Report cites need for quality hazmat training for rail workers
(The International Brotherhood of Teamsters issued the following news release on November 15.)
WASHINGTON -- The Citizens for Rail Safety (CRS) today released a new report on the state of hazmat training for rail employees. A need for quality training was the main conclusion of the report that cited the shortcomings of current training programs provided by rail corporations.
The CRS sponsored a panel discussion about the report and panelists included: John Tolman, National Legislative Representative and Vice President of the Brotherhood of Locomotive Engineers and Trainmen (BLET); Thomas Williams, the mayor of Norwood, Ohio; Rick Inclima, Director of Safety and Education of the Brotherhood of Maintenance of Way Employes (BMWED); and Wendell Davis, of the International Association of Fire Fighters (IAF). Before the panel discussion, guest speakers Rep. Bennie G. Thompson (D-MS) and Rep. Stephen F. Lynch (D-MA) spoke about rail security and safety issues and the importance of training.
"We need security plans and security training for rail employees," said Rep. Thompson, the ranking Democrat on the U.S. House's Homeland Security committee. "It baffles me why the Transportation Safety Administration (TSA) has failed to act. We need to ensure our rail workers get the training they need."
The report, written by the National Labor College (NLC) of the George Meany Center in Silver Spring, Maryland, outlines the ingredients for quality training programs. For instance, the hazardous materials training course given by the National Labor College often lasts five days and is taught by peer instructors. This is in sharp contrast to the safety pamphlets and videotapes that some rail corporations have supplied to their employees.
"We've trained over 20,000 rail employees across the United States," said Brenda Cantrell, director of the hazardous materials training program at the NLC. "Often our students tell us how they learn more about hazardous materials in the first few hours of our class than they do after years of working on the rails."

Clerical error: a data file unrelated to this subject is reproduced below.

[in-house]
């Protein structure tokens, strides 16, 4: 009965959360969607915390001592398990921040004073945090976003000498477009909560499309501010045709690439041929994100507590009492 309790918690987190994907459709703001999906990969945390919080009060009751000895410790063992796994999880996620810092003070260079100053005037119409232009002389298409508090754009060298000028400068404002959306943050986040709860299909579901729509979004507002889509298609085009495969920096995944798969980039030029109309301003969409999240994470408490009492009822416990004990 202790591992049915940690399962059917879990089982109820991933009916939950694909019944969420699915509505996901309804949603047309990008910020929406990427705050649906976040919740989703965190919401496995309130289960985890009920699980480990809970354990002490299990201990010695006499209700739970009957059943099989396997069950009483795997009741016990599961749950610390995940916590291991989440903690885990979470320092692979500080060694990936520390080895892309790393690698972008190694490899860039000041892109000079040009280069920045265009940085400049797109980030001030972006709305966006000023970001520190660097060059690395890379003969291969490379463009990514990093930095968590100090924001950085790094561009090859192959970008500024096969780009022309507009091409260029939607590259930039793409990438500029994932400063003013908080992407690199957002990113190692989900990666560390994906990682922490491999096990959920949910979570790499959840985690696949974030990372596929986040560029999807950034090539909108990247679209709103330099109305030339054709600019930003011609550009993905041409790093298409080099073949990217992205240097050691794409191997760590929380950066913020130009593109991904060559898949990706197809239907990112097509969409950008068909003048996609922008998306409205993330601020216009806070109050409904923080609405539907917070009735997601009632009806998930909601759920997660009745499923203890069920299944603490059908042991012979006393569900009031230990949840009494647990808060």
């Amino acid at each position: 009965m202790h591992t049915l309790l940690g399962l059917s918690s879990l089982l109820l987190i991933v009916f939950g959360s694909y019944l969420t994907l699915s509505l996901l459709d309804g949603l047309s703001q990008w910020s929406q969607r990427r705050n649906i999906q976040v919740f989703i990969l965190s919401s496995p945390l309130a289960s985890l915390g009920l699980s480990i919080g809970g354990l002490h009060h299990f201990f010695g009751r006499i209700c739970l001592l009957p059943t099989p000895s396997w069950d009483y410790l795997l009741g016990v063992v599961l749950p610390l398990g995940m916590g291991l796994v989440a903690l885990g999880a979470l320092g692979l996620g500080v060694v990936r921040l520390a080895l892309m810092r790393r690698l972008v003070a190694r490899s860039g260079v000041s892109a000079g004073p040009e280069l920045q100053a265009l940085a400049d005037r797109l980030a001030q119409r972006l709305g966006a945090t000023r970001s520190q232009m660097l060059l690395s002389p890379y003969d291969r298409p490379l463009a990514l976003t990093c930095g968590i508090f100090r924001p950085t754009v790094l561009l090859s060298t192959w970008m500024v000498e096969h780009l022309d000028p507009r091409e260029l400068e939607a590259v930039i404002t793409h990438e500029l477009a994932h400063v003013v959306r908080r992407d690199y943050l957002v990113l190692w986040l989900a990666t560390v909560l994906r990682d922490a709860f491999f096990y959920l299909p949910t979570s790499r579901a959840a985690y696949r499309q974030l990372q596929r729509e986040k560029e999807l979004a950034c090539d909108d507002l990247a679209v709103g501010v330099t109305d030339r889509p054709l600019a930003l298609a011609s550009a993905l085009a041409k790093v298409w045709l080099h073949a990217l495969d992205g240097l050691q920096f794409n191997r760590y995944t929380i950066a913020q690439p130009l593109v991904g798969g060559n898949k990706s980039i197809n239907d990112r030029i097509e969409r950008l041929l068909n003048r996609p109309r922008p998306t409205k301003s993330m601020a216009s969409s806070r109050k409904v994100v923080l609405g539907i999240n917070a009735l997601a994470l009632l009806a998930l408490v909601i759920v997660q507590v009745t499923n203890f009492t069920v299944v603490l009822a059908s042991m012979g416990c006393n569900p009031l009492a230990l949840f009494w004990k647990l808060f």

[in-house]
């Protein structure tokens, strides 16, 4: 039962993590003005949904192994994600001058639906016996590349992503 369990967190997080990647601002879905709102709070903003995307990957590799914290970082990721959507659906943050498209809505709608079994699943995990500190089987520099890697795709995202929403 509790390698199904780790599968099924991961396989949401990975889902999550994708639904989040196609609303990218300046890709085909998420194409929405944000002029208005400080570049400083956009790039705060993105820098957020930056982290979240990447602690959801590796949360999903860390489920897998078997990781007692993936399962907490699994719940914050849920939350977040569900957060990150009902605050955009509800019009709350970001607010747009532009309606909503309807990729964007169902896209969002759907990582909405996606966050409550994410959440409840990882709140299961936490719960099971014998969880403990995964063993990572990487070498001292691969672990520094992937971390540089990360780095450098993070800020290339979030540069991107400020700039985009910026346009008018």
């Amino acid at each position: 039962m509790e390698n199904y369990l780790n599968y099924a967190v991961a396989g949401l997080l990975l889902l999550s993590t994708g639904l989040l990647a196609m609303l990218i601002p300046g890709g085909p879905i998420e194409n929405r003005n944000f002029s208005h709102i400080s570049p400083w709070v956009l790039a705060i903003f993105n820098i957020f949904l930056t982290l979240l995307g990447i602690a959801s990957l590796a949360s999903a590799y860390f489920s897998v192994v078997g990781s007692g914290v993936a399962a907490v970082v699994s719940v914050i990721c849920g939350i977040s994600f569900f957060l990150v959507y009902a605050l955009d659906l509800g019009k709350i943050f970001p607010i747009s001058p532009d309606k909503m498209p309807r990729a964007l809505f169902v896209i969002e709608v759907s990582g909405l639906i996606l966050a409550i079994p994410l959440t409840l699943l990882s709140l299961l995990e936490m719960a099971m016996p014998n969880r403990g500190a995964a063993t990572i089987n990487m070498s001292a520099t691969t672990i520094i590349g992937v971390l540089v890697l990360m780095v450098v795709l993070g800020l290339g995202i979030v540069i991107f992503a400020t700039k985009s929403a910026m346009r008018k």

Tolman gave an overview of how the new Democratic leadership in the House and Senate will likely take action on rail security next year. "This year, with the 109th Congress, regulations were passed that were only voluntary. A voluntary system of safety and security regulations for the rails is not going to get us where we want to go." He added that once the 110th Congress convenes in January 2007, concrete action toward mandatory enforcement of safety and security regulations must be taken.
"The most critical time after any rail accident is the first few minutes," Tolman said. "We are always the first responders in those situations and we need to have quality training in order to know how to respond and save lives."
"Rail employees should have the same level of training as fire fighters so that they know about the risks and know how to handle toxic chemicals in emergency situations," Davis said.
"More than 80 percent of our members reported to us in our 'High Alert' report that they have not had additional security or terrorism training," Inclima said. "Our data was from the first-ever employee survey of engineers, trainmen and maintenance of way workers. And the data was broadly based-from 46 states and 34 different railroads."
"Our members are an untapped resource," Inclima said. "We need to ensure that rail employees and other first responders, such as firefighters, collaborate in emergencies. Our members are going to know best about how to approach a rail tunnel or rail yard and they can be an invaluable resource to all first responders."
The members of the BMWED and the BLET comprise the membership of the Teamsters Rail Conference, a part of the International Brotherhood of Teamsters, representing 1.4 million hardworking men and women in the United States and Canada.
Thursday, November 16, 2006
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